Frame Cracks in .22 H&R Automatic “Premier” revolvers
A total of nine different small frame .22 H&R Automatic ejecting .22 revolvers have been examined. I must stress that these were the small frame top brakes, not the large frame .22 revolvers. In general, the overall condition of these nine little 22s were from very good to very poor.
All but one of the nine revolvers examined had a crack in the frame running from the firing pin slot to the top of the hand slot. Most of them had an additional crack starting from the lower hand slot down. This lower hand slot crack sometimes went as far as the cylinder bolt stop slot. Each crack was rather thin.
These cracks are not always easy to see, especially if the frame is greasy or rusted. The best way to check is to open the revolver unload it, and look at the inside of the frame in the area were the .22 shell head recoils against the frame. It may be necessary to clean the area with a bronze brush.
The subject revolvers:
The nine revolvers examined had various barrel lengths and a wide range of serial numbers. All were the basic 7 shot .22 “Premier” type. All of them were made for firing pins mounted on the hammer. Some, but not all of them were marked “Premier” on the side of the barrel, some of them had nothing on the side of the barrel, others had caliber markings on the side. Of the eight revolvers with cracked frames the lowest serial number was 114,0xx. The highest cracked frame serial number was A876,8xx. The only one with no crack was serial number 66,3xx. This was the lowest number of the nine revolvers examined. I can’t say one way or the other if early frames are less likely to crack, it may be that this one example was not subjected to the same amount of firing as the others.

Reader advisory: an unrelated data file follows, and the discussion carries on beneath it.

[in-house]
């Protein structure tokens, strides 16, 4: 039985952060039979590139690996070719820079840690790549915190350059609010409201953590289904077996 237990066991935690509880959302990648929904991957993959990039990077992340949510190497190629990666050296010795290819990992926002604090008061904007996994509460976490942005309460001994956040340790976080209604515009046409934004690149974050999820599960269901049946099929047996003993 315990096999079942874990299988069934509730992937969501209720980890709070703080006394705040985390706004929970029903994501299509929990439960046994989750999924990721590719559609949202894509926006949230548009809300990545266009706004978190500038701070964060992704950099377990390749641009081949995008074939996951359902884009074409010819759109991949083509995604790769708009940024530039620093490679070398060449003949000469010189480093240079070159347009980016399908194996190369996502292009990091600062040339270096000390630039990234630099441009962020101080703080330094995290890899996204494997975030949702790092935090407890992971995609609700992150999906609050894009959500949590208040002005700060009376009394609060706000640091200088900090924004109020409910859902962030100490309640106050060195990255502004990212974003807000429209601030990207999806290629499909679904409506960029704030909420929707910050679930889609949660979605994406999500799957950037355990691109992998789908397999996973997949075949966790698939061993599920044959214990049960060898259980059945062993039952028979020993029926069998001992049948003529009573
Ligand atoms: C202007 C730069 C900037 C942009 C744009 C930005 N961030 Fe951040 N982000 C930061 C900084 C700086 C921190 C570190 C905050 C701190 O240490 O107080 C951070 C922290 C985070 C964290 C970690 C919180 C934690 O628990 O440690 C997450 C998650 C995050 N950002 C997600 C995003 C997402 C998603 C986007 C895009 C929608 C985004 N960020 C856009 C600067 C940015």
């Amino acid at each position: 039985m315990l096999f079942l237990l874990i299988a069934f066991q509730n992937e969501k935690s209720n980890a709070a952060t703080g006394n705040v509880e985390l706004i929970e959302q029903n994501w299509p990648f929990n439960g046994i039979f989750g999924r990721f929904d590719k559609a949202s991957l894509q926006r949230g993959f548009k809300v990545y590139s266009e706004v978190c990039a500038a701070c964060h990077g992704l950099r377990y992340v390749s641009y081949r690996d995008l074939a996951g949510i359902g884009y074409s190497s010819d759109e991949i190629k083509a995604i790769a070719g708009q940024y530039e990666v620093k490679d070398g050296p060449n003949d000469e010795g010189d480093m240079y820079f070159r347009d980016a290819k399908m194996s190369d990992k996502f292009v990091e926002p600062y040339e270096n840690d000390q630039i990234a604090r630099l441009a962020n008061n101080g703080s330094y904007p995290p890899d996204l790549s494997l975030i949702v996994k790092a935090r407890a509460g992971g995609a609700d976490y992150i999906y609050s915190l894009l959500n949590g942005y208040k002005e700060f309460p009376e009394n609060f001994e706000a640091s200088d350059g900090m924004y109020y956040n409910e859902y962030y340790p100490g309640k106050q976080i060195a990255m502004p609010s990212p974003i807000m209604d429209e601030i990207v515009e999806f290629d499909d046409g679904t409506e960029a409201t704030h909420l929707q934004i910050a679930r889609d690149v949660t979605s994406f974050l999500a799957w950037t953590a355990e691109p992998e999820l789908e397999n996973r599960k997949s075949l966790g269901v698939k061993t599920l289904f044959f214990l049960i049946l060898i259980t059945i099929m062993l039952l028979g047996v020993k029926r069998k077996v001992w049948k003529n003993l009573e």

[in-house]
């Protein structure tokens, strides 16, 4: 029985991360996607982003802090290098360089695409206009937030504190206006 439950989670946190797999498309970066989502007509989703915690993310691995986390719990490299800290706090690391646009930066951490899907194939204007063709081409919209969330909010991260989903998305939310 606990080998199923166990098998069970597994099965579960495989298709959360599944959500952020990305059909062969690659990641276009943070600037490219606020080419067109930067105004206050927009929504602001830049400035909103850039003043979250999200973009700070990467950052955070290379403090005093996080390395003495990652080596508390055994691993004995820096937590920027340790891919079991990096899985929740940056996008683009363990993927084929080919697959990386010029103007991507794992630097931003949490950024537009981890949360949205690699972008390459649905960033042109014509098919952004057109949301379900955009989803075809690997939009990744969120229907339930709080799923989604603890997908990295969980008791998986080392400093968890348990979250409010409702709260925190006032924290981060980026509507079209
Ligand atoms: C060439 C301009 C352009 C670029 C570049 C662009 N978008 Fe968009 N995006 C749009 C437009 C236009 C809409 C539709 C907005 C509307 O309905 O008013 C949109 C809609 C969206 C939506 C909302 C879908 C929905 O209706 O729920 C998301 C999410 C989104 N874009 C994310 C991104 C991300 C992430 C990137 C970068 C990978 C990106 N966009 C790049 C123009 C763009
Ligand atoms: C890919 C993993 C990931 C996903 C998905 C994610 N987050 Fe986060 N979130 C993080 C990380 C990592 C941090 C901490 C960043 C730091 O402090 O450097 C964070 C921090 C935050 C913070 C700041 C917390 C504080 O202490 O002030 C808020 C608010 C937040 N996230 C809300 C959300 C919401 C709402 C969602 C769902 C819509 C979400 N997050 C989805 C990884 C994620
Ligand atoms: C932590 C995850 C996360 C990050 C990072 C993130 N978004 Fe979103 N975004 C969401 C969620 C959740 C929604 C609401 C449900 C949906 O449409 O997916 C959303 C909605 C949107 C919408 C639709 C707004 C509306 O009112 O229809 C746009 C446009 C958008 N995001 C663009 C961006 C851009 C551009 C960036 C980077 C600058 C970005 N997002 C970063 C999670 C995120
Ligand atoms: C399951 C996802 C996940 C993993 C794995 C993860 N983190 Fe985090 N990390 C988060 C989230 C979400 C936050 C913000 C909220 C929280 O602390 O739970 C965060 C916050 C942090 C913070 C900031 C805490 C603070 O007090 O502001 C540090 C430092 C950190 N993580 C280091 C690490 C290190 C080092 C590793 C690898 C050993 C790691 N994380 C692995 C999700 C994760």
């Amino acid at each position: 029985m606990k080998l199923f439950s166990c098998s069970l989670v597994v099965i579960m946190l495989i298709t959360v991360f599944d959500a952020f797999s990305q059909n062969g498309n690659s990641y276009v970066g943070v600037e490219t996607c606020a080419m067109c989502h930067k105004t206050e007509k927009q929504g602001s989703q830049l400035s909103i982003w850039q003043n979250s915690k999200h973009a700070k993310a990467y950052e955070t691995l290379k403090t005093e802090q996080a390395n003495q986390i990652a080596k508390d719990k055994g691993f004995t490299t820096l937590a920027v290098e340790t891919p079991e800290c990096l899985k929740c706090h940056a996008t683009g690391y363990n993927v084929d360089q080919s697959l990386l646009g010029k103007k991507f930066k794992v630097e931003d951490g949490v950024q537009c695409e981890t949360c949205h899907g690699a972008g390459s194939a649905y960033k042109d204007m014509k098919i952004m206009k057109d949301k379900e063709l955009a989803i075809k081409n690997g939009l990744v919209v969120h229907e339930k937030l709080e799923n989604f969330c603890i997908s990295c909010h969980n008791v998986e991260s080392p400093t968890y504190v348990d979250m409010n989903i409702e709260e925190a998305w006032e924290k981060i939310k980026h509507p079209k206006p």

It’s unclear if these thin frame cracks make these revolvers entirely unsafe to shoot. I have fired cracked small frame Premier’s without trouble (always with safety glasses and hearing protection). However, if you are going to shoot one at the least one should use low pressure ammo, maybe .22 shorts, to avoid excessive pressure and making things worse. Another precaution is to be sure the revolver indexes properly in both double action and single action fire. Failure to index and line up the chamber to the barrel causes increased pressure as well as shaved lead spitting. Indexing trouble is a frequent problem with the .22 Premier. Another issue with these early revolvers is that the .22 case heads are not recessed into the chambers. All the more reason to use low pressure ammo. A further precaution is that the early revolvers in this series were made for black powder ammo.
Repairing and strengthening a cracked frame appears to be entirely possible. Perhaps a threaded cross pin below the firing pin slot would arrest the crack and strengthen the frame? Such a pin might also weaken the frame so check with your gunsmith on this one.